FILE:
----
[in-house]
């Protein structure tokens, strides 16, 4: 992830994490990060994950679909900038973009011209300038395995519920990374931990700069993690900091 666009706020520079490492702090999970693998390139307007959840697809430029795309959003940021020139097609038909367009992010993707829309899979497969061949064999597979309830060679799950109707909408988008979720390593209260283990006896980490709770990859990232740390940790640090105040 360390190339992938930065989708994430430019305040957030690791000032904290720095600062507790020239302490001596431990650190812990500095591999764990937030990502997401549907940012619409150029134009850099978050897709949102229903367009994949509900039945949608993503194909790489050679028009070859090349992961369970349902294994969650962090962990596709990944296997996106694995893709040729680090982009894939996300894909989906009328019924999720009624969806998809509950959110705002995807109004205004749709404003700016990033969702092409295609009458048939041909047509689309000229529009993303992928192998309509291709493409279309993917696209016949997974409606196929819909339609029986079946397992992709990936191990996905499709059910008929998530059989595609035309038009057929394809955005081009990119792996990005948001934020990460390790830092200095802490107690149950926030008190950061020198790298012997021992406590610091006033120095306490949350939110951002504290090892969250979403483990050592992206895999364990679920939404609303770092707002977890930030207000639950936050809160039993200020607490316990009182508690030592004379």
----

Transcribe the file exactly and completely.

[in-house]
């Protein structure tokens, strides 16, 4: 992830994490990060994950679909900038973009011209300038395995519920990374931990700069993690900091 666009706020520079490492702090999970693998390139307007959840697809430029795309959003940021020139097609038909367009992010993707829309899979497969061949064999597979309830060679799950109707909408988008979720390593209260283990006896980490709770990859990232740390940790640090105040 360390190339992938930065989708994430430019305040957030690791000032904290720095600062507790020239302490001596431990650190812990500095591999764990937030990502997401549907940012619409150029134009850099978050897709949102229903367009994949509900039945949608993503194909790489050679028009070859090349992961369970349902294994969650962090962990596709990944296997996106694995893709040729680090982009894939996300894909989906009328019924999720009624969806998809509950959110705002995807109004205004749709404003700016990033969702092409295609009458048939041909047509689309000229529009993303992928192998309509291709493409279309993917696209016949997974409606196929819909339609029986079946397992992709990936191990996905499709059910008929998530059989595609035309038009057929394809955005081009990119792996990005948001934020990460390790830092200095802490107690149950926030008190950061020198790298012997021992406590610091006033120095306490949350939110951002504290090892969250979403483990050592992206895999364990679920939404609303770092707002977890930030207000639950936050809160039993200020607490316990009182508690030592004379």